The Great Border City of Carlisle - capital of Cumbria - has been an important hub since Roman times. But did you know that the land Scalesceugh Hall & Villas stands on was also an important cog in the Roman machinery?
Everybody should be aware of the region’s Roman links, not least because of Hadrian’s Wall, which stretched from West Cumbria, through Carlisle and to the east coast. Much of the wall is still standing today.
In AD 122, Emperor Hadrian ordered the wall to be built, and it represented the far northern edge of the huge Roman Empire.
Today the wall has protection as a UNESCO World Heritage Site.
Carlisle - known as Luguvalium to the Romans - is rich in archaeology. Beneath the ground to the front of the city’s imposing castle, lies what was once a large Roman fort, built shortly after the invaders arrived in AD72-73.
Scalesceugh became the site of a military tile works, serving Luguvalium, as it was close to the Roman main road - now the A6 towards Penrith and beyond.
It may have been sited at Scalesceugh because of the elevated position of the land, and also because of the water supply from the River Petteril, even though it is down in the valley behind.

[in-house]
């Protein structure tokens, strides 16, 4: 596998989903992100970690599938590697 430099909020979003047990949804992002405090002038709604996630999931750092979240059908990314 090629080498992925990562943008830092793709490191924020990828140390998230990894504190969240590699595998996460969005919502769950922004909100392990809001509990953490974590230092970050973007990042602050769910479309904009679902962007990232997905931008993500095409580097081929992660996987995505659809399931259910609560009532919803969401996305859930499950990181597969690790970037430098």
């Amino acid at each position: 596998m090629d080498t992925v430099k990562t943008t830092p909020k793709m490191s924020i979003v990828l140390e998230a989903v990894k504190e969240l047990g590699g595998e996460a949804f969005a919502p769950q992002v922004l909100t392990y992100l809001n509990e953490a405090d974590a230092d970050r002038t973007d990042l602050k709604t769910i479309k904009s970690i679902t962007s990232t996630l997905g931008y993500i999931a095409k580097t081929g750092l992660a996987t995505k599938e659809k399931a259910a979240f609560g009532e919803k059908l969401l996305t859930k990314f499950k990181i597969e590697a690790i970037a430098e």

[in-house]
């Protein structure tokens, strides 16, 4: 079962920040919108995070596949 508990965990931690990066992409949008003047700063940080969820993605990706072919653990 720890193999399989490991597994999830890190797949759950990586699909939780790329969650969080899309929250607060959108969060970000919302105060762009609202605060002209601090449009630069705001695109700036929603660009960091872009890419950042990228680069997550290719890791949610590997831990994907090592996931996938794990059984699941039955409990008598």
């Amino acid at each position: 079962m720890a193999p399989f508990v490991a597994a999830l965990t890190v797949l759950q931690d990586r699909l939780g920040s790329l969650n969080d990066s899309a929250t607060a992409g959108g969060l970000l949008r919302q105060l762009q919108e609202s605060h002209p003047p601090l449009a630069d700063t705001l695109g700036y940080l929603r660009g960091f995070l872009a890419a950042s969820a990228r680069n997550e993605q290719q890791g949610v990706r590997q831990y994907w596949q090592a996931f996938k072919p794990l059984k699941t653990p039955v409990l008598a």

Over the years, as Scalesceugh Hall has been built and the estate developed, Roman coins have been found bearing the heads of Emperor Nero and Emperor Hadrian, along with tiles showing the stamp of the Ninth Legion.
It is believed that there were (and still are) about 25 kilns in fields to the south of Scalesceugh Hall. One kiln was excavated in 1970-71 and pottery was uncovered, dating from AD80-130.
The Roman pottery and tile kilns are preserved as buried remains. Excavation revealed that substantial parts of the kilns and associated structures remain intact.
To find out much more about the region’s rich history and the influence and legacy of the Romans, visit the award-winning Tullie House Museum in Carlisle.